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Bill ending Ohio's spousal rape 'loophole' makes it out of committee

Reps. Josh Williams (R-Sylvania) and Bill Seitz (R-Cincinnati) testify during the House Criminal Justice Committee on Oct. 17, 2023.
Sarah Donaldson
Statehouse News Bureau
Reps. Josh Williams (R-Sylvania) and Bill Seitz (R-Cincinnati) testify during the House Criminal Justice Committee on Oct. 17, 2023.

More than a half-century after other states began overturning the same provisions, Ohio still treats spousal rape differently than non-spousal rape—but a bill to change that cleared the house criminal justice committee Tuesday afternoon.

House Bill 161 is not the first attempt by Ohio lawmakers to eliminate marital exemptions to rape and other sexual misconduct.

Sen. Nickie Antonio (D-Lakewood), who now serves as minority leader, and former Sen. Sean O’Brien tried in 2019, but their bill stalled in committee. Former Reps. Laura Lanese and Kristin Boggs introduced a similar bipartisan bill in 2021 with no better luck. Semi routine and thus far unsuccessful attempts date back to the mid-1980s, said Rep. Jessica Miranda (D-Forest Park).

“Unfortunately, each one of those times, we couldn't get it far enough to get it to the floor,” Miranda said in an interview.

Current law offers certain privileges to perpetrators who sexually assault their spouses, depending on whether they live together, by barring prosecution of those cases. It is illegal to rape anyone by using “force or threat of force” in Ohio. But the same part of the Ohio Revised Code says it is technically legal to drug a partner in marriage, or to coerce them into sexual conduct.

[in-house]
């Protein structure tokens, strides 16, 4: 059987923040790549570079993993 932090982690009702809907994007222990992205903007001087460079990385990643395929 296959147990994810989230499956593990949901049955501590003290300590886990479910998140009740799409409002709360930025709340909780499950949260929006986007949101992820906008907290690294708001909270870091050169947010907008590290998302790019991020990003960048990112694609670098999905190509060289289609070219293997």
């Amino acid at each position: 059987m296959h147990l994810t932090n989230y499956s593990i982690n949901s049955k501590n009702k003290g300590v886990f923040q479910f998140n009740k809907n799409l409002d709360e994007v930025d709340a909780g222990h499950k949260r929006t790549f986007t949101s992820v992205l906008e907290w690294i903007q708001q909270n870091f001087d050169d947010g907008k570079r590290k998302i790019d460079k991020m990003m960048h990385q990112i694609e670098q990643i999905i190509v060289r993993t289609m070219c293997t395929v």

Miranda and cosponsor Rep. Brett Hillyer (R-Uhrichsville) introduced HB 161, the latest iteration of a proposal that would ax all of the existing spousal exemptions. If the bill passes, victims of marital sexual assault would also be able to testify against their perpetrator.

“This is a bipartisan solution to an archaic piece of code,” she said. “The reality is, married persons do not forfeit their right to bodily autonomy just because they got married, and so in essence, that's what HB 161 fixes.”

No opposition has yet emerged to HB 161.

Now that it has cleared an initial hurdle, Miranda knocked on her wooden desk before she said she wanted to see it on the Ohio House floor by mid-November.

Sarah Donaldson covers government, policy, politics and elections for the Ohio Public Radio and Television Statehouse News Bureau. Contact her at sdonaldson@statehousenews.org.